In Ariosa Diagnostics v. Verinata Health, Inc., Nos. 15-1215, 15-1226 (Fed. Cir. Nov. 16, 2015), the Federal Circuit remanded an IPR to the PTAB because the language of the PTAB’s nonobviousness decision left open the possibility that it impermissibly declined to consider an exhibit as evidence of the background understanding of skilled artisans.
Ariosa petitioned for IPR against Verinata, arguing that claims for identifying a genetic abnormality associated with Down Syndrome were obvious. After institution, in a declaration accompanying its Reply, Ariosa’s expert relied on a brochure not previously presented in its original IPR petition that showed the background knowledge a skilled artisan would have possessed regarding DNA indexing. The Board held that Ariosa failed to demonstrate how one of ordinary skill in the art would combine the disparate elements. In doing so, the Board accorded the expert testimony no weight, noting that Ariosa did not explain why the brochure could not have been presented as part of the asserted ground of unpatentability with the petition.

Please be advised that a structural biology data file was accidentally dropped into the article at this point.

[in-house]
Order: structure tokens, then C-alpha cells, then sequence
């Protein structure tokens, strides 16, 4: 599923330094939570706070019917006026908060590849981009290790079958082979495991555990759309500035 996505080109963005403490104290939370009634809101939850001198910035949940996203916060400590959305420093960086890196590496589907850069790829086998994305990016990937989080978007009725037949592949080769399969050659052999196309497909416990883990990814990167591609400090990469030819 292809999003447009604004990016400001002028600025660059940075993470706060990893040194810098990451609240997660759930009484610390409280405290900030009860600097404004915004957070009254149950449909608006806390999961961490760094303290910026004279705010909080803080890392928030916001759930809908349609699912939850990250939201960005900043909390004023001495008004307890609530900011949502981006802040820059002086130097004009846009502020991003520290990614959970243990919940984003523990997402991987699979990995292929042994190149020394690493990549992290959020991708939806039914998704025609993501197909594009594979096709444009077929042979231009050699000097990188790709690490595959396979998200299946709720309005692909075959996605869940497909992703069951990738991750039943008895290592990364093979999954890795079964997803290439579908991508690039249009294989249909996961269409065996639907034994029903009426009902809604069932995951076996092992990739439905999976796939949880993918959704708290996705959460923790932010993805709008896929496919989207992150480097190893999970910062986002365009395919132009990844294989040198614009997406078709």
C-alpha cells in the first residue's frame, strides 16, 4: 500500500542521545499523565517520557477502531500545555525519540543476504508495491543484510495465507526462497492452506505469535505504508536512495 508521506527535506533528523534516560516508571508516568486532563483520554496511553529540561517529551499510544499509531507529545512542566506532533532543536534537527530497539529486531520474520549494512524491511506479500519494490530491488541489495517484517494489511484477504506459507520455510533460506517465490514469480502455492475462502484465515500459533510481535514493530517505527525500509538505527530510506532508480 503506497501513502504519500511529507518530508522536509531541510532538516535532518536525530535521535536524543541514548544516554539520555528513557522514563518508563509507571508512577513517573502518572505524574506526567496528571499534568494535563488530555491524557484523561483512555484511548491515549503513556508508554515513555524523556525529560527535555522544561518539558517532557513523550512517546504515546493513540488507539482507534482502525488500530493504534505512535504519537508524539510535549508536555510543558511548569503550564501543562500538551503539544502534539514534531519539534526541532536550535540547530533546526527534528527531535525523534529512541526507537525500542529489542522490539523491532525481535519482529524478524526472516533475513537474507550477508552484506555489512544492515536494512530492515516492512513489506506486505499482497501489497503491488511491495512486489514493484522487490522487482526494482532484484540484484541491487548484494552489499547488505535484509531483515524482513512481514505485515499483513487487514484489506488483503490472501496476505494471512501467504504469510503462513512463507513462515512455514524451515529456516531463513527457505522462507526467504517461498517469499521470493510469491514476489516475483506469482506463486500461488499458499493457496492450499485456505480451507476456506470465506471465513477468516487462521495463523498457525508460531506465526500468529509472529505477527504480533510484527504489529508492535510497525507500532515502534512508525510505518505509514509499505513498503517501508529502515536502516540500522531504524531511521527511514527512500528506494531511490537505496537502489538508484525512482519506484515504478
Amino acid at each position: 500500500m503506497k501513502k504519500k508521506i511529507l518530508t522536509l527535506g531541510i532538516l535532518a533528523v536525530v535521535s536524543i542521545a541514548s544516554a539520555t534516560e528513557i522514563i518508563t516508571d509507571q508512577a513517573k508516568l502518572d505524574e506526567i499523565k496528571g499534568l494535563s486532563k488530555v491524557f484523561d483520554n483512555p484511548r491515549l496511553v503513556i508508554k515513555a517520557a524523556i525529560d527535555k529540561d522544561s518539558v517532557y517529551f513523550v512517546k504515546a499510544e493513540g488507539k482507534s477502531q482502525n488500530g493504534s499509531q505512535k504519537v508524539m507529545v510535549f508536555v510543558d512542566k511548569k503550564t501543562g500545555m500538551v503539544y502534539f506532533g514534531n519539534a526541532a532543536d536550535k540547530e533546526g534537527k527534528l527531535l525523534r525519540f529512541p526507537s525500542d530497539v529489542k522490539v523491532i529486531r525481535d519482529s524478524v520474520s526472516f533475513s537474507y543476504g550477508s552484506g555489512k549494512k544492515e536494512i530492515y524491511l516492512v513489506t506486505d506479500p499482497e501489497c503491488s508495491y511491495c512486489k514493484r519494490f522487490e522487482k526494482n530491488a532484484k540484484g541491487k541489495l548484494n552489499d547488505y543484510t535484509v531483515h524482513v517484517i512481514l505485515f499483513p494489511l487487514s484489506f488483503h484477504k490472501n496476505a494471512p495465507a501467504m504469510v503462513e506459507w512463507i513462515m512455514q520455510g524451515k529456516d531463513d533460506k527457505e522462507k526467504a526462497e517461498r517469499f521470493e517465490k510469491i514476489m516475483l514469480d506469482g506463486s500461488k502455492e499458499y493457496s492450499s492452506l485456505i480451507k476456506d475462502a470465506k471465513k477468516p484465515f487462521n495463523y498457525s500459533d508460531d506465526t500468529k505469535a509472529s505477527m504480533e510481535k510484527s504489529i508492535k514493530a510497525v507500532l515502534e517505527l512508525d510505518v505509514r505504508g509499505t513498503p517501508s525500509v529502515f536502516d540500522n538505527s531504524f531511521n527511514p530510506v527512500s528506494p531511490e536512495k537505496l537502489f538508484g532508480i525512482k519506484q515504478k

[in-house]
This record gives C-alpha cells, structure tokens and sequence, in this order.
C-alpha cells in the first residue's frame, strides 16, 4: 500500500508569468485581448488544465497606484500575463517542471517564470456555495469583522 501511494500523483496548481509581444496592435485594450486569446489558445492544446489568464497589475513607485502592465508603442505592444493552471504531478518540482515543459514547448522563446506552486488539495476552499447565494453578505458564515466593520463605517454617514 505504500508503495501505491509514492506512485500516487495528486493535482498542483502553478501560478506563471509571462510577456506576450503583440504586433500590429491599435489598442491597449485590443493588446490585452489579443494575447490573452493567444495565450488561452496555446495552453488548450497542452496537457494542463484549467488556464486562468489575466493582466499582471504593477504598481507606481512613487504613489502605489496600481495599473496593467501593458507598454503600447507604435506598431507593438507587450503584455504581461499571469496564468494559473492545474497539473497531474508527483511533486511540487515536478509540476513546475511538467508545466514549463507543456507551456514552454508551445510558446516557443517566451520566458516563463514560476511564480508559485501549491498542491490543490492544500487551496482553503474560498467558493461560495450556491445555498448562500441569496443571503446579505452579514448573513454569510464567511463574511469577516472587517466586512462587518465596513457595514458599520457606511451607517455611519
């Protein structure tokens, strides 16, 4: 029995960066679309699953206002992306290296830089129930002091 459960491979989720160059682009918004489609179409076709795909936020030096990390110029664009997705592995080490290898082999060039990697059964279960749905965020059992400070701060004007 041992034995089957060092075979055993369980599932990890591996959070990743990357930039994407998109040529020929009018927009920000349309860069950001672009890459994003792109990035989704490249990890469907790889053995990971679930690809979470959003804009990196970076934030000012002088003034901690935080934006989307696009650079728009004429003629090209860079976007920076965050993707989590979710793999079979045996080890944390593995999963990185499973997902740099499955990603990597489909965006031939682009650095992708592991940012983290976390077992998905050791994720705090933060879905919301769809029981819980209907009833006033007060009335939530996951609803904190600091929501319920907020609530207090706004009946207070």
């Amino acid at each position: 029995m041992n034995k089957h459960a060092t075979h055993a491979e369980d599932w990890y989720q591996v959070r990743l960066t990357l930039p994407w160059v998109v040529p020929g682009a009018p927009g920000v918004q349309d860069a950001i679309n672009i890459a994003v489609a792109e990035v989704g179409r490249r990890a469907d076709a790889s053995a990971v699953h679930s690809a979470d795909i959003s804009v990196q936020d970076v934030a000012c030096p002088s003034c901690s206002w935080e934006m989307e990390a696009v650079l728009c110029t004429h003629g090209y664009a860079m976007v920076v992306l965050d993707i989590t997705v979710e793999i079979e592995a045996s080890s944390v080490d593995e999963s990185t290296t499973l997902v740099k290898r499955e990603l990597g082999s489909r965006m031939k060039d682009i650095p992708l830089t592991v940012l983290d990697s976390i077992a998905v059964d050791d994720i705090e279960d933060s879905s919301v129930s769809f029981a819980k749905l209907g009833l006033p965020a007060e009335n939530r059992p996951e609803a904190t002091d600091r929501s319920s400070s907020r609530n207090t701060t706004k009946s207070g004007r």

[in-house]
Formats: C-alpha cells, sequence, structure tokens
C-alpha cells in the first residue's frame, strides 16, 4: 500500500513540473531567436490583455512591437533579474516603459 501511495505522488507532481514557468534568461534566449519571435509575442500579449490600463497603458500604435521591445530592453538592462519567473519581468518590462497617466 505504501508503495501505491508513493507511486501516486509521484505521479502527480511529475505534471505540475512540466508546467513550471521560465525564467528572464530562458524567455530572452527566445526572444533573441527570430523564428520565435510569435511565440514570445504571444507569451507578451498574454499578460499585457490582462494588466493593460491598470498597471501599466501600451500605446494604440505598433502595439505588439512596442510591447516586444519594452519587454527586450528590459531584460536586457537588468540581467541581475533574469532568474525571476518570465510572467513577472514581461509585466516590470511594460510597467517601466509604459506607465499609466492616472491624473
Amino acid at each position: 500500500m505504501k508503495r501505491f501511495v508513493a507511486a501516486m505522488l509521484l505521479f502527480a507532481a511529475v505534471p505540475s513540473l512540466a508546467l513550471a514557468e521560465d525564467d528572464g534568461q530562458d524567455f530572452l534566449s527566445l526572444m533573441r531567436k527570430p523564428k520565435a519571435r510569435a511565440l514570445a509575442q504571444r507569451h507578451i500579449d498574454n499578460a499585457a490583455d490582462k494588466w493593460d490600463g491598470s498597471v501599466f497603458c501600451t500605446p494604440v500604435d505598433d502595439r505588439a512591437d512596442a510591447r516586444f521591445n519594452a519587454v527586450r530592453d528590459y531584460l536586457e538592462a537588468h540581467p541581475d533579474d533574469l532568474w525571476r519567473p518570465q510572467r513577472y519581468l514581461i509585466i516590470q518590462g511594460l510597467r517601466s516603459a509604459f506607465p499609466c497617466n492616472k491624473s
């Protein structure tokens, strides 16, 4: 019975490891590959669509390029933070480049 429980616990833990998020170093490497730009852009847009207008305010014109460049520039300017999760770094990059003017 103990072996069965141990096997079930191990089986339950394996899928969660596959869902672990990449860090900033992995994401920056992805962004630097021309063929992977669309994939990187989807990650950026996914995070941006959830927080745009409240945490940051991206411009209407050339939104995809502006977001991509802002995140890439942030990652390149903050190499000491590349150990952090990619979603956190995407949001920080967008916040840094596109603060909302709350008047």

On appeal, the Court explained that it would be impermissible for the PTAB to refuse to consider an exhibit as evidence of ordinary skill in the art simply because Ariosa failed to identify the exhibit at the petition stage as one of the pieces of prior art defining a combination for obviousness. And the Court could not discern from the record whether the Board elected not to consider the brochure for that impermissible reason or instead for a permissible one, such as a failure expressly to state the brochure’s relevance. As a result, the Court vacated the PTAB’s decision and remanded the case to the PTAB.